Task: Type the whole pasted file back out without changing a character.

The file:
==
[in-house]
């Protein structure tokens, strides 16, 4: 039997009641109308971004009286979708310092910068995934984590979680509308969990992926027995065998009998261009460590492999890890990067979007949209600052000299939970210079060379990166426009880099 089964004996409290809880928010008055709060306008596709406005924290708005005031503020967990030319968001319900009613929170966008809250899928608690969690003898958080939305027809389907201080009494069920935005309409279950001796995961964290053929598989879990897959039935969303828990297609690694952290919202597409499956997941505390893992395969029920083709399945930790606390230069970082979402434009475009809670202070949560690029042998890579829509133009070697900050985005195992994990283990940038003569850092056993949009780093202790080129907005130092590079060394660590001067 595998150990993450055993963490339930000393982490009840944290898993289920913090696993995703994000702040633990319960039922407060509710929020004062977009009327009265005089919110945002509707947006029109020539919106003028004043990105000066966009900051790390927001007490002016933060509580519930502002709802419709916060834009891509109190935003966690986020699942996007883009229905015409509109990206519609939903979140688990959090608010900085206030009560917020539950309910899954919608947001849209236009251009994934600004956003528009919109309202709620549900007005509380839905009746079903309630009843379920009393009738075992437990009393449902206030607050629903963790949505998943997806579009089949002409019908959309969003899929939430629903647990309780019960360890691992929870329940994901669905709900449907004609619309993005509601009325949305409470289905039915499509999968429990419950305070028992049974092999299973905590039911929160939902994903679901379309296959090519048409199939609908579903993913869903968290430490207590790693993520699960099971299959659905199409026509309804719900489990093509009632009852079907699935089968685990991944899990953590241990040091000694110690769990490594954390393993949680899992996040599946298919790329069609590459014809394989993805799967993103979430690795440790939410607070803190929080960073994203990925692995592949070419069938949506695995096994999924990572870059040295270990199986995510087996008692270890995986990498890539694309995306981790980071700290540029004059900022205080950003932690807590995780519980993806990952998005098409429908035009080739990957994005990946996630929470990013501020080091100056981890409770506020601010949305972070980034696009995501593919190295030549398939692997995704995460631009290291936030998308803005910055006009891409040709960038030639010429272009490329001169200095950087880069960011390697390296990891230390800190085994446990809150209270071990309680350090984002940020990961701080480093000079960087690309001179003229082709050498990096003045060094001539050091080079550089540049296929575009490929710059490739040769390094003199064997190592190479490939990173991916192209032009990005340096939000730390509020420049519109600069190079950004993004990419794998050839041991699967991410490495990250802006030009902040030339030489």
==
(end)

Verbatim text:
[in-house]
């Protein structure tokens, strides 16, 4: 039997009641109308971004009286979708310092910068995934984590979680509308969990992926027995065998009998261009460590492999890890990067979007949209600052000299939970210079060379990166426009880099 089964004996409290809880928010008055709060306008596709406005924290708005005031503020967990030319968001319900009613929170966008809250899928608690969690003898958080939305027809389907201080009494069920935005309409279950001796995961964290053929598989879990897959039935969303828990297609690694952290919202597409499956997941505390893992395969029920083709399945930790606390230069970082979402434009475009809670202070949560690029042998890579829509133009070697900050985005195992994990283990940038003569850092056993949009780093202790080129907005130092590079060394660590001067 595998150990993450055993963490339930000393982490009840944290898993289920913090696993995703994000702040633990319960039922407060509710929020004062977009009327009265005089919110945002509707947006029109020539919106003028004043990105000066966009900051790390927001007490002016933060509580519930502002709802419709916060834009891509109190935003966690986020699942996007883009229905015409509109990206519609939903979140688990959090608010900085206030009560917020539950309910899954919608947001849209236009251009994934600004956003528009919109309202709620549900007005509380839905009746079903309630009843379920009393009738075992437990009393449902206030607050629903963790949505998943997806579009089949002409019908959309969003899929939430629903647990309780019960360890691992929870329940994901669905709900449907004609619309993005509601009325949305409470289905039915499509999968429990419950305070028992049974092999299973905590039911929160939902994903679901379309296959090519048409199939609908579903993913869903968290430490207590790693993520699960099971299959659905199409026509309804719900489990093509009632009852079907699935089968685990991944899990953590241990040091000694110690769990490594954390393993949680899992996040599946298919790329069609590459014809394989993805799967993103979430690795440790939410607070803190929080960073994203990925692995592949070419069938949506695995096994999924990572870059040295270990199986995510087996008692270890995986990498890539694309995306981790980071700290540029004059900022205080950003932690807590995780519980993806990952998005098409429908035009080739990957994005990946996630929470990013501020080091100056981890409770506020601010949305972070980034696009995501593919190295030549398939692997995704995460631009290291936030998308803005910055006009891409040709960038030639010429272009490329001169200095950087880069960011390697390296990891230390800190085994446990809150209270071990309680350090984002940020990961701080480093000079960087690309001179003229082709050498990096003045060094001539050091080079550089540049296929575009490929710059490739040769390094003199064997190592190479490939990173991916192209032009990005340096939000730390509020420049519109600069190079950004993004990419794998050839041991699967991410490495990250802006030009902040030339030489």